In his role as rector, the Very Reverend Thomas Murphy quickly gained a deep appreciation for vocations and how critical they were to the local church. Its very future depended on helping young men throughout the Archdiocese of Chicago hear the call to ordained ministry. Bishop Murphy defined his vision of the essential qualities for priesthood in an address to the National Catholic Education Association in April of 1979, “I believe the qualities of the young man preparing for priesthood today should include:

  • “A deep and integrated spirituality which comes from a lived faith experience;
  • “An ability to relate to and to minister to others by calling others to ministry;
  • “A perception of one’s sexual identity in relationship to the charism of celibacy;
  • “An awareness of the responsibility of the priest as the public minister who is competent theologically;
  • “A healthy appreciation for the response to and use of authority;
  • “A willingness to grow in ministry;
  • “A sense of the graciousness of God who enhances and enables the human talents and abilities we possess.”

Archbishop Murphy returned to St. Mary of the Lake Seminary for the last time in April of 1997 – three months prior to his death. He shared the following thoughts in his weekly “In Joy and Hope” column titled “It doesn’t seem that long ago” published in the April 10, 1997 edition of The Catholic Northwest Progress.

“I have to admit that I always enjoy visiting this particular place. It was in the Seminary Chapel of the Immaculate Conception that I was ordained a priest some 39 years ago this week. It really doesn’t seem that long ago. Every time I visit the seminary, I stop to visit the chapel and a flood of memories go through my mind.

“Mundelein, IL has been a significant part of my life. I hope my visit next week will not just be a time of nostalgia. Most of all, I pray my experience going back to where so much of my life has roots will not be like the salmon that returns to where it all began only to die.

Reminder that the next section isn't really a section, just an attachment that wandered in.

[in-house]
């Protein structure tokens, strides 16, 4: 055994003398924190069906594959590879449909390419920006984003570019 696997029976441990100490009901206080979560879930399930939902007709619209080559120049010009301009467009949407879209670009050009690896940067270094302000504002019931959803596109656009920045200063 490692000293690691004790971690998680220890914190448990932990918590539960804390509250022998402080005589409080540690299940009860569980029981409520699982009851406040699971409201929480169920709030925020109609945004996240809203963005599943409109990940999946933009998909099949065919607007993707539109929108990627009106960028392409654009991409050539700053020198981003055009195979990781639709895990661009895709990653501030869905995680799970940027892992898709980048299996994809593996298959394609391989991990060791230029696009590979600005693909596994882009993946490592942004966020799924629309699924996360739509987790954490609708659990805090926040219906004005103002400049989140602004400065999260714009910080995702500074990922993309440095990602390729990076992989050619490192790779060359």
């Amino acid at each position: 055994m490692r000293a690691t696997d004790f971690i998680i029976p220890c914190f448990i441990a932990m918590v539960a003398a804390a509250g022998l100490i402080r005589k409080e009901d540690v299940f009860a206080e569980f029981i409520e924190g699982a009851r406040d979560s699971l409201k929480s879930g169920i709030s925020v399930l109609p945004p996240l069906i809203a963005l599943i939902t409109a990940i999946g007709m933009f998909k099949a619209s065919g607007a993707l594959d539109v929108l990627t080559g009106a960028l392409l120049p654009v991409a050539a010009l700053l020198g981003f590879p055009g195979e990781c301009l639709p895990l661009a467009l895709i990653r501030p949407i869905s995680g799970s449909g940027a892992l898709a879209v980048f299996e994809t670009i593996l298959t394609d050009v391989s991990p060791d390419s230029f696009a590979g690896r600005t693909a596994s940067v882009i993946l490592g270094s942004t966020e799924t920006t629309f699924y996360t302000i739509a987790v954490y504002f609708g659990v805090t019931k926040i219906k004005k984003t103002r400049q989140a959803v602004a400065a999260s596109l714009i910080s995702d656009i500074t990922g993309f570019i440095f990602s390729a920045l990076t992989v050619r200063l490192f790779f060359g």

“Rather, I pray that I may find with renewed faith and hope the incredible God who has shared so much with me these past 39 years. I pray, of course, that God will continue to share with me the incredible gift of life that I can never take for granted.

“It is a grace to be able to look back. It is even more of a grace to look ahead, and I give thanks. May God’s gifts of grace and peace be yours in abundance.”

At the time of his ordination, Thomas Murphy’s view of his future ministry was a simple one. He wished to serve the people of the Archdiocese of Chicago in whatever role the Lord had in mind. His vision for the future never went beyond serving in parishes throughout the archdiocese as an associate and ultimately to become a pastor. He cherished these roles. Never in his wildest dreams did he envision what the Good Lord had in mind for him. His ministry began in Chicago on the shores of Lake Michigan, took him to the great plains of Eastern Montana and concluded in Seattle on the shores of Puget Sound. No matter where his calling to serve the church led him, Archbishop Murphy valued and relied on what he learned from the Mundelein experience to guide him personally and professionally.